The key part of the video is when the kids ask the “ghost” whether he was afraid to die, and he says: “That’s not important. What’s important is that we won.”

This theme of involving children in the story of the war is more common than some might think. Back in 2013 I participated in a massive WWII reenactment called Pole Boya (Field of Battle). All participants received some gift swag, and among the various videos was a sort of documentary about the war, which can be viewed here:


As you no doubt noticed, the narrator is an annoying little kid. Nothing personal, I find all little kids to be annoying to some degree or another. You probably do too; that’s why everyone hated Star Wars Episode I: The Phantom Menace so much.

The video had got me thinking and a bit later I started to see this as something very inappropriate. What is the reason for having a little kid trying to describe World War II? Western war documentaries are either narrated by vocally-gifted celebrities like Sir Lawrence Olivier or George C. Scott, or some guy who can do a passable impression of the Don LaFontaine action thriller trailer voice. Little kids and war don’t mix; whenever they do, war wins and little kids end up losing, badly too. And keep in mind this wasn’t intended to be a historical festival for children either. So what was the purpose?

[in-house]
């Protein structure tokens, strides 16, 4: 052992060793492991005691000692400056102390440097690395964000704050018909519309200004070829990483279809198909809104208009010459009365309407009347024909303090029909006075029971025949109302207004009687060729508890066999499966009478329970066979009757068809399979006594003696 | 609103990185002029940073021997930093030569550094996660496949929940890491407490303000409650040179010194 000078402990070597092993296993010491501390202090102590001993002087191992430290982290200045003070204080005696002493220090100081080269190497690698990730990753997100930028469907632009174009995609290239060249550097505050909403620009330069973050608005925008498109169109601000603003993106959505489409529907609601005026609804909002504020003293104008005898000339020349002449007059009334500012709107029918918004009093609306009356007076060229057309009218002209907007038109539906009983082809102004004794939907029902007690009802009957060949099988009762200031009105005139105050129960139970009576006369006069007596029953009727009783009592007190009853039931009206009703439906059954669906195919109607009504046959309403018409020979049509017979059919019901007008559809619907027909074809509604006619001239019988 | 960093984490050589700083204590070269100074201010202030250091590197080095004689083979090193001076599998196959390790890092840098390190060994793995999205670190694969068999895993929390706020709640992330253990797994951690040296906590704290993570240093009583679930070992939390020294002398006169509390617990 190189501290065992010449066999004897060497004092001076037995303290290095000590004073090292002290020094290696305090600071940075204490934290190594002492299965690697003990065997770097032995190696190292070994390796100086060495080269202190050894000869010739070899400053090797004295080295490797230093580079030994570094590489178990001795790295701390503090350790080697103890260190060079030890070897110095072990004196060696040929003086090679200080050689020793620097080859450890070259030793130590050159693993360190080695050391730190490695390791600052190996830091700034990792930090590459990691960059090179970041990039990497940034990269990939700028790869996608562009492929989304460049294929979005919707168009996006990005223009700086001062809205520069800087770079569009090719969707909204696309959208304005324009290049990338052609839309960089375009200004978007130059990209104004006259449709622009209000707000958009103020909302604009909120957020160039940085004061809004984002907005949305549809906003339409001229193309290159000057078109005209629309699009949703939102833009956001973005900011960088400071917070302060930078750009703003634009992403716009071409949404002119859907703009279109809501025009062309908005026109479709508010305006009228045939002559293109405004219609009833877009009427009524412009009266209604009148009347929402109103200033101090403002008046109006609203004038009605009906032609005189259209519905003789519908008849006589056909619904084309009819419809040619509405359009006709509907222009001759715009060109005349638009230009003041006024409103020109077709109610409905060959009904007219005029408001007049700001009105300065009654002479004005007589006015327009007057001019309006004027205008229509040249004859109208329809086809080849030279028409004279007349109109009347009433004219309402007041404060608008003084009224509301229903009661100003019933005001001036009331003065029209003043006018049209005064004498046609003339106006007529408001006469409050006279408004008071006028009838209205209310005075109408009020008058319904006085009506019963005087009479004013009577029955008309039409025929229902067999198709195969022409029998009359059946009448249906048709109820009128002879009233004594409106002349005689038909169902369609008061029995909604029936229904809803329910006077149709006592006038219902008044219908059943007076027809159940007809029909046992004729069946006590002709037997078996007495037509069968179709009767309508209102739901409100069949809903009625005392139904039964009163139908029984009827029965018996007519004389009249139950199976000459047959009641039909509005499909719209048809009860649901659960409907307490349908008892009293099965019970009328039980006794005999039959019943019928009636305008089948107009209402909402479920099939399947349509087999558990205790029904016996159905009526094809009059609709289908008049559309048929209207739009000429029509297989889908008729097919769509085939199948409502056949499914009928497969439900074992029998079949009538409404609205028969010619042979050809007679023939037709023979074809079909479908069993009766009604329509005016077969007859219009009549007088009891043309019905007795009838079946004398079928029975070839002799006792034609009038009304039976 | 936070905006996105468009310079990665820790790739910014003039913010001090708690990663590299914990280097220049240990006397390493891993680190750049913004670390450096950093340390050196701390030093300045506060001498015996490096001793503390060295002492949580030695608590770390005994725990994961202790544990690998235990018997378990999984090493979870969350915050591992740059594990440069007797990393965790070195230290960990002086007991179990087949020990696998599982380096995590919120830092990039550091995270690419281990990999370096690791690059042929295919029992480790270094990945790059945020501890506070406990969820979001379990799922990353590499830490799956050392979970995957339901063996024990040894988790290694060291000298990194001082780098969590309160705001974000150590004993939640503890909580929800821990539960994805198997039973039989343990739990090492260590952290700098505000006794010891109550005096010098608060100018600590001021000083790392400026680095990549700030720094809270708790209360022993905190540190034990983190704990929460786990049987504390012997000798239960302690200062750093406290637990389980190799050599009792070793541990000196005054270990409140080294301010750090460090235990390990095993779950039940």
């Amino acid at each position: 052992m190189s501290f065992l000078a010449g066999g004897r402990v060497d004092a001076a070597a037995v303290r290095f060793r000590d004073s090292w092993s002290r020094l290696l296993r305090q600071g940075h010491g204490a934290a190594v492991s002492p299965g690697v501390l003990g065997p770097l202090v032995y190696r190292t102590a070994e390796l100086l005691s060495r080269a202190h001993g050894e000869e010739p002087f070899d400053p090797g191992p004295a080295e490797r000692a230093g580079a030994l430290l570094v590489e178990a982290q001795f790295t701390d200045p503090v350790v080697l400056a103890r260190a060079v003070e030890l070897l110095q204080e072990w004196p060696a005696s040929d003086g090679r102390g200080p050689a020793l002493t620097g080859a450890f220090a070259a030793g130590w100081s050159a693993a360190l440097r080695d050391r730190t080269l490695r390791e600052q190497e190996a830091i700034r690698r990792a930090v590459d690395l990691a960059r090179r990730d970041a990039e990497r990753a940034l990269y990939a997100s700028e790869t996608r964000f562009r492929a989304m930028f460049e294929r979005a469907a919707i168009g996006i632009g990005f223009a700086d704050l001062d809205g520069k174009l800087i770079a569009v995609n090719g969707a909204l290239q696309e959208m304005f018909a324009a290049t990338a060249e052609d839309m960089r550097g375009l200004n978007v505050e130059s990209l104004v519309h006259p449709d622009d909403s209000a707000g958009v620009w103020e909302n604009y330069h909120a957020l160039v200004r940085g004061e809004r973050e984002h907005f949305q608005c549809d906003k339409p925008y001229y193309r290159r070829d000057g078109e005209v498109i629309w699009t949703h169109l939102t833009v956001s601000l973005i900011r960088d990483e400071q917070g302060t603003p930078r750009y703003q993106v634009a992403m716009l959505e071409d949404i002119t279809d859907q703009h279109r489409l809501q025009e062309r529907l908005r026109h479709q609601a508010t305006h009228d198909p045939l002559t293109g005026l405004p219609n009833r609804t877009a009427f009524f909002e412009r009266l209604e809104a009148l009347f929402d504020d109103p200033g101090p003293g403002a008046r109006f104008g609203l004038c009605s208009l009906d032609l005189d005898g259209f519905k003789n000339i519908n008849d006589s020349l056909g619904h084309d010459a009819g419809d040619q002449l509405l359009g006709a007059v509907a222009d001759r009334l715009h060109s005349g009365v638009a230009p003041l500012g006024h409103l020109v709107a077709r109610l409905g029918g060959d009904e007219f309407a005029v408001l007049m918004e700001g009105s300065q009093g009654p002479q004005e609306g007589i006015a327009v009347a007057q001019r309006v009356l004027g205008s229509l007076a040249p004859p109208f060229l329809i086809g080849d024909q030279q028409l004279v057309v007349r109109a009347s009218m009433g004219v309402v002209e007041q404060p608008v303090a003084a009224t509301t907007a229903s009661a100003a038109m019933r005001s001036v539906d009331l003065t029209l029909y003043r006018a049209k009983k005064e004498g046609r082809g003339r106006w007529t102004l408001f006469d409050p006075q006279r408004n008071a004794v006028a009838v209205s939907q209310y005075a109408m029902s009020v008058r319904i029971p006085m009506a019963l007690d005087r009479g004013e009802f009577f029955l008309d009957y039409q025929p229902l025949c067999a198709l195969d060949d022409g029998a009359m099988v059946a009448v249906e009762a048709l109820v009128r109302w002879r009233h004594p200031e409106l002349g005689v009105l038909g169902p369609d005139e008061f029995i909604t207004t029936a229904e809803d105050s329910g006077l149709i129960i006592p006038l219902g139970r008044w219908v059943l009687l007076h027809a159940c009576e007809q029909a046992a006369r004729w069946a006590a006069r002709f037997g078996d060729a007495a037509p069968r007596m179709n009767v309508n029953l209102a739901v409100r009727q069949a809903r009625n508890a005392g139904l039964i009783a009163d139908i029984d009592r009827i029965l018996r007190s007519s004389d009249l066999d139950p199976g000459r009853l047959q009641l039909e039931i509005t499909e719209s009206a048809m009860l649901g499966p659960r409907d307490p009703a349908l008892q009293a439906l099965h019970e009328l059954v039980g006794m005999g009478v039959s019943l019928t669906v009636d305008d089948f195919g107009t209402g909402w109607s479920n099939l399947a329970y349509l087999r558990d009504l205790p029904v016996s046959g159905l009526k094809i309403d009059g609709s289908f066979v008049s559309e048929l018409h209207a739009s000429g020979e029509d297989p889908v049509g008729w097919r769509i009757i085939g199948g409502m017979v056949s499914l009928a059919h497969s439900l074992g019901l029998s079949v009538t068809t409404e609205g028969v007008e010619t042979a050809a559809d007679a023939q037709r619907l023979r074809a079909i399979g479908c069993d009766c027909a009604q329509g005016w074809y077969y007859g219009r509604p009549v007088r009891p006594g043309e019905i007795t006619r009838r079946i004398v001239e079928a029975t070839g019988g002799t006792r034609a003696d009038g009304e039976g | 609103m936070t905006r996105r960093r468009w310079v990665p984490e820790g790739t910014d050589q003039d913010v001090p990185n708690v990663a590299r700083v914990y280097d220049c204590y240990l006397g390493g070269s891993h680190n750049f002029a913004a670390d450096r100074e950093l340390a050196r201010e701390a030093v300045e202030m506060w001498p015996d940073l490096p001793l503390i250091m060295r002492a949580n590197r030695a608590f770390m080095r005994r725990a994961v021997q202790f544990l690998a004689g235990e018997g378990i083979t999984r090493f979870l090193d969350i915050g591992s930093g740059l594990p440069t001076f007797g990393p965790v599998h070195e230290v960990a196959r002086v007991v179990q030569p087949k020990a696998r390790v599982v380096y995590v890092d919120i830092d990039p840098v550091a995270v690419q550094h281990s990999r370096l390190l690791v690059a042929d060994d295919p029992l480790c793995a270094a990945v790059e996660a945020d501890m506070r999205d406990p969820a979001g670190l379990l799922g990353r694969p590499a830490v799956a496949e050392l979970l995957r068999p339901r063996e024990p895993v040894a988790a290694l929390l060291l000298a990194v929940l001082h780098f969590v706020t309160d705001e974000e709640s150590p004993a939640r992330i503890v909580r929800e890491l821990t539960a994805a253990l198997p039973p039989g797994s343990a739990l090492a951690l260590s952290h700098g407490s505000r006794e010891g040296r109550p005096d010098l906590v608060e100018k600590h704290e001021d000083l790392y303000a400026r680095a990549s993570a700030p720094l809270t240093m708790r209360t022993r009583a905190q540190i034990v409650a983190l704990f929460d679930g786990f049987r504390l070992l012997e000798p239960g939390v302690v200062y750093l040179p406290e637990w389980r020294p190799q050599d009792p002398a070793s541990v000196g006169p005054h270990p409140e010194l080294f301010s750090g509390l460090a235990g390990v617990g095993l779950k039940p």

It began to seem like there’s almost a deliberate attempt to associate the war with little children, to get children to take part in the celebration of what can arguably be called the worst disaster to ever befall the people of the Former Soviet Union. It’s as if those responsible want the whole country to understand this war like a child- without critical thought or a full understanding of why it happened and what it entailed.